Sunday, August 12, 2012

The Forgotten Prince

Growing up a big movie/TV buff, there was one actor who was always a favorite of mine, but I am ashamed to admit that I did not rhapsodize about him the way I would others.  In a sense, I sort of took him for granted, even though he was one of our finest and most underrated actors ever, but I always sincerely enjoyed his work.  I recently rediscovered William Prince while watching him in the underrated screwball comedy "Pillow to Post" (1945) starring Ida Lupino and Sydney Greenstreet.  Lupino plays a flaky heiress who takes on a sales job with her father's oil rig company in an effort to help contribute to the war effort after her father's regular salesman has left for the frontlines.  She finds, while traveling from town-to-town that the only way she can get a room for the night at local motels is if she pretends to be a military spouse.  She persuades hapless Army Lieutenant Prince to help sign in with her at the motor court where she has been promised a room, but complications ensue when Prince's commanding officer (Greenstreet) happens to live in the same motor court.  In an effort to avoid being court-martialed, Prince and Lupino must continue the ruse of being married as their little white lie spirals out of control.

Prince made this film during his brief tenure under contract at Warner Brothers during the 1940s after Warners discovered him while he was appearing in The Eve of St. Mark on Broadway.  He had already appeared in several Broadway plays by that point, including productions of "Hamlet," "King Henry IV, Part I," and "Ah, Wilderness!"  Many of Prince's roles at Warner Brothers cast him in roles that reflected how the country was currently at war.  He officially debuted on-screen in the featured role of Pills, the athiest ship's pharmacist who unexpectedly finds religious faith, in the classic submarine drama "Destination Tokyo" (1943) starring Cary Grant.  He next appeared as Andrea King's sailor husband, who discovers while on leave from the Navy that his wife did not remain faithful to him, in Warners's touching homefront drama "The Very Thought of You" (1944).  Prince cameo'd as himself volunteering at the "Hollywood Canteen" (1944)--he appears very briefly in the Andrews Sisters musical number "Gettin' Corns for My Country," wearing an apron and carrying a tray filled with milk bottles while serving GI Dane Clark.  Prince was the ill-fated high school history teacher from Schenectady, Lt. Sid Jacobs, tortured to death by Japanese soldiers, in Raoul Walsh's "Objective, Burma!" (1945) starring Errol Flynn.  Prince's face is off-screen when Flynn finds his dying character, but his voice effectively conveyed Lt. Jacob's anguish and pain that the scene has always been sad and touching.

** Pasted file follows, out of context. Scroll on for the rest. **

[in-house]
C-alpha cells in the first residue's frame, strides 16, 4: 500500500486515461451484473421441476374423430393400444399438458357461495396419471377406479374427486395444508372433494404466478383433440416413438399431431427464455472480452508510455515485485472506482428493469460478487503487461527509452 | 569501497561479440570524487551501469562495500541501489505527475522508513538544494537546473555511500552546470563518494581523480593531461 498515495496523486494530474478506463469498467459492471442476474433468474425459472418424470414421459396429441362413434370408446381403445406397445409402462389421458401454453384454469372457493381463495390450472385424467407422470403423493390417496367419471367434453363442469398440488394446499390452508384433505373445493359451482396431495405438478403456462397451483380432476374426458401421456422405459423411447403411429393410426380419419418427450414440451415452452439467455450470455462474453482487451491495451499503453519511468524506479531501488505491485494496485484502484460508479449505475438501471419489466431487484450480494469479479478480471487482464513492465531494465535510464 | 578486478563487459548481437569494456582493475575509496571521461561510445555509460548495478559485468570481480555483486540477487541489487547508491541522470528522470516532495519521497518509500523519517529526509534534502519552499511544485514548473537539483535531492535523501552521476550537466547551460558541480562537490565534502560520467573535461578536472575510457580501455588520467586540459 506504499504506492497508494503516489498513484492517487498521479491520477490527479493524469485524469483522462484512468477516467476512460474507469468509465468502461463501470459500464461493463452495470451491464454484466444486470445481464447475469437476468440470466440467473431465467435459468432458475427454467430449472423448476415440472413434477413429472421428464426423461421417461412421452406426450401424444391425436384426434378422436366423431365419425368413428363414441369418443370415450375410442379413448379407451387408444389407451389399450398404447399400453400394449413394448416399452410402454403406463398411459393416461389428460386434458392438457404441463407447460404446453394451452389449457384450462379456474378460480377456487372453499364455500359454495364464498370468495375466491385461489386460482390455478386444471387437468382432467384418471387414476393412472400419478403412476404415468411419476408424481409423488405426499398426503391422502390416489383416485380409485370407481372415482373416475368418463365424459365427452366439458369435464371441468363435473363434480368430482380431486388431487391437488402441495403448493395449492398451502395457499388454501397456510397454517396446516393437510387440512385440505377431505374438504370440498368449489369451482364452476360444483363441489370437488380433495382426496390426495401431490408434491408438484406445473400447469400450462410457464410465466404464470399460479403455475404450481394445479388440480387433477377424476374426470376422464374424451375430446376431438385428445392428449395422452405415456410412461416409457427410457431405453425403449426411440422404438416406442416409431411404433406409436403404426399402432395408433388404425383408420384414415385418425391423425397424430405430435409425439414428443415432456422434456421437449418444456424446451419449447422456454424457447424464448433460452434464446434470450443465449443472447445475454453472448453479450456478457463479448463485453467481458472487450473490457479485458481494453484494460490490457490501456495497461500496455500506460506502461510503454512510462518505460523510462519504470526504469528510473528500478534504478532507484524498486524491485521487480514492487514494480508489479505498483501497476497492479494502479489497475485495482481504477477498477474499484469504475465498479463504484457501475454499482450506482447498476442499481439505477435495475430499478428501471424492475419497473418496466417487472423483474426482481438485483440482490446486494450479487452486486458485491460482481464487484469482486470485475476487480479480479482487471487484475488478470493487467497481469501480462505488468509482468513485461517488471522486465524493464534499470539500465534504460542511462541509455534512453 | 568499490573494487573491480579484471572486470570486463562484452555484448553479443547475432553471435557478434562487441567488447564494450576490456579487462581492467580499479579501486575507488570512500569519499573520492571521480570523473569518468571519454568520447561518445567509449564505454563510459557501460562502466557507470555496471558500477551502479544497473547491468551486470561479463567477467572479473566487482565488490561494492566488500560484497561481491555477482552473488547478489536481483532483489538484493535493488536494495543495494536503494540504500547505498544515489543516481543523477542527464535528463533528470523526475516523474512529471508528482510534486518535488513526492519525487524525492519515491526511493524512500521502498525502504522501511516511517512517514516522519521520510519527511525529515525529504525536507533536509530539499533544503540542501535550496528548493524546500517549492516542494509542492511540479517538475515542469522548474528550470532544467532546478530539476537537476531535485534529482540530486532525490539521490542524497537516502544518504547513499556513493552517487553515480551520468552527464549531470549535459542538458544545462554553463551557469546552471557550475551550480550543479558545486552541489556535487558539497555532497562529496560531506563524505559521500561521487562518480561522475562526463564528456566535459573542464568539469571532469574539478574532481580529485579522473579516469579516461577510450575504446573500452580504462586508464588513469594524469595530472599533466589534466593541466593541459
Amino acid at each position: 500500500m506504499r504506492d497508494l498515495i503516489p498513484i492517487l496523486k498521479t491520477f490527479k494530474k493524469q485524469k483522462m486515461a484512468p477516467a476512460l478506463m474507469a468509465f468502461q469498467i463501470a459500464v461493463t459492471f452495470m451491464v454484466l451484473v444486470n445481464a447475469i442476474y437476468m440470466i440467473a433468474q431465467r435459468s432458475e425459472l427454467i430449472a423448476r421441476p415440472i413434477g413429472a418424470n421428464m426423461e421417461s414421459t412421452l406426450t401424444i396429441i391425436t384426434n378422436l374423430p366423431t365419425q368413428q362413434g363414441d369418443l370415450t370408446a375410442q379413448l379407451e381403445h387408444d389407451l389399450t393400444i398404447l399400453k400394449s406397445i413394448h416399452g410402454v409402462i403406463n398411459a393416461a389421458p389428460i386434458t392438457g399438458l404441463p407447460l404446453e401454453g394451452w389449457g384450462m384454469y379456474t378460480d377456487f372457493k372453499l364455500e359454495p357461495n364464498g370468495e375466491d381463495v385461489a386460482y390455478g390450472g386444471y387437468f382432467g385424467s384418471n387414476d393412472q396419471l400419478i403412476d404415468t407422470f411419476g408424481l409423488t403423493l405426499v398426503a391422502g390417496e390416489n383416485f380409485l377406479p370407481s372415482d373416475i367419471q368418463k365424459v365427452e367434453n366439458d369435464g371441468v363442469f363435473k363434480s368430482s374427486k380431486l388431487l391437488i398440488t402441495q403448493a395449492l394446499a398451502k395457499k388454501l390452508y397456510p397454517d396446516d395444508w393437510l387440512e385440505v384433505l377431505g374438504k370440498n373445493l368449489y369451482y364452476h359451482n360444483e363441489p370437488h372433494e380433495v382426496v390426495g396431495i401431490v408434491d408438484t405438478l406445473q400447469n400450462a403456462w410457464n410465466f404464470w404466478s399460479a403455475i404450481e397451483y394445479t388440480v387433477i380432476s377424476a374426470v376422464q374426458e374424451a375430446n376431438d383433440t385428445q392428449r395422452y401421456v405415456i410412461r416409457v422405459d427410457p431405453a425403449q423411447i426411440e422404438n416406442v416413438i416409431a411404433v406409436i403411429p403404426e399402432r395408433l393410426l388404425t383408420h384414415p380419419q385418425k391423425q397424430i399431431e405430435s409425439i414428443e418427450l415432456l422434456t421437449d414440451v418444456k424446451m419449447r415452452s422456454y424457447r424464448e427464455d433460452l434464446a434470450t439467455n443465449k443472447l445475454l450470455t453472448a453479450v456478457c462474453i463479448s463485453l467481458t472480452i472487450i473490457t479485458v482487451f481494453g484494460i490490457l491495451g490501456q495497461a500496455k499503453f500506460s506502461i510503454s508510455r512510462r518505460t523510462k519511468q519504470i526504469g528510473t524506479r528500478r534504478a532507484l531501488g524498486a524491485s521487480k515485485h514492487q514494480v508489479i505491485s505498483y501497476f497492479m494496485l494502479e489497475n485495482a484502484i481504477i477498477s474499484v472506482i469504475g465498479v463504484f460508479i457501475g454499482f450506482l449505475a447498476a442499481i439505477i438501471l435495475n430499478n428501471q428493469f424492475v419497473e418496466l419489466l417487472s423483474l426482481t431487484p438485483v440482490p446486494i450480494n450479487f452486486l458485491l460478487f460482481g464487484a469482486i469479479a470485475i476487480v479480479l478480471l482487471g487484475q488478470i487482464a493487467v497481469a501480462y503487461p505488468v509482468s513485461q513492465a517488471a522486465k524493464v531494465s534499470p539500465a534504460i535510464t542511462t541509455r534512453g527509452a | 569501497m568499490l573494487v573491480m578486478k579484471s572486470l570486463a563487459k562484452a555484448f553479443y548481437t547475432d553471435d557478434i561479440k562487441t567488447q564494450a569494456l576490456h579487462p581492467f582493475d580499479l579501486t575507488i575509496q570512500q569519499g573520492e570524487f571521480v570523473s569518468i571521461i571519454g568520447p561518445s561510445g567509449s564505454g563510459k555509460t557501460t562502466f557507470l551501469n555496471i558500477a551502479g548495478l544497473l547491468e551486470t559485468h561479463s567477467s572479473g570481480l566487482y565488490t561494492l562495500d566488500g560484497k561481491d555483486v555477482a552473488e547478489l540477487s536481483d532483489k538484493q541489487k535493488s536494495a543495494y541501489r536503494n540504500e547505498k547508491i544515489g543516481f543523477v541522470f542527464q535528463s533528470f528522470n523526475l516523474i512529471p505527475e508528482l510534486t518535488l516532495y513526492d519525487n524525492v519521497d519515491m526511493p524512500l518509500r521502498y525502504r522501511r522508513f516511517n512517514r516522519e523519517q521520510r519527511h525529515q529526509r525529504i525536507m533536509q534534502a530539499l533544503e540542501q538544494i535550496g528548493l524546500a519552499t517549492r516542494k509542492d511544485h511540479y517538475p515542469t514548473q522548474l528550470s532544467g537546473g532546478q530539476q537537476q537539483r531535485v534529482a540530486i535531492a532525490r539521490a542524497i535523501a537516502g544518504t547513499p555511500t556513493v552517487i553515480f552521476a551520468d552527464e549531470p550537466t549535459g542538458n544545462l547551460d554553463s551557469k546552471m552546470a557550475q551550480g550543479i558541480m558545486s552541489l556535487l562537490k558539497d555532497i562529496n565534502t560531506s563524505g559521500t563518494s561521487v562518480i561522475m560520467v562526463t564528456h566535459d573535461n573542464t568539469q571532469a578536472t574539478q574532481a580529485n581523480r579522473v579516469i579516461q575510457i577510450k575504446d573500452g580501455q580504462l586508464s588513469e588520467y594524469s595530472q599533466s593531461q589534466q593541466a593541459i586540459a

After playing mostly serious roles, it was refreshing to see Prince display his comedic chops in "Pillow to Post."  He is absolutely hilarious as the hapless Army Lieutenant whose military career is threatened by Lupino's scatterbrained heiress.  Unlike many of his other Warner Brothers films, Prince actually gets to be the leading man in this film, winning the girl at the end, and doesn't have to play second-fiddle to Cary Grant or Errol Flynn.  He and the surprisingly hilarious Ida Lupino have great chemistry together.  I particularly like the humorous way Prince gets embarrassed and awkward while watching Lupino adjust her stockings getting dressed in the morning.  Prince's wide-eyed and nervous reactions to the events un-spooling around him adds to the hilarity of the film.  He isn't just playing the stuffy straight-man in this underrated comedy.  It would have been nice to have seen them paired together in more comedies at Warner Brothers.  For those who are now curious about the movie, you can watch it on YouTube here.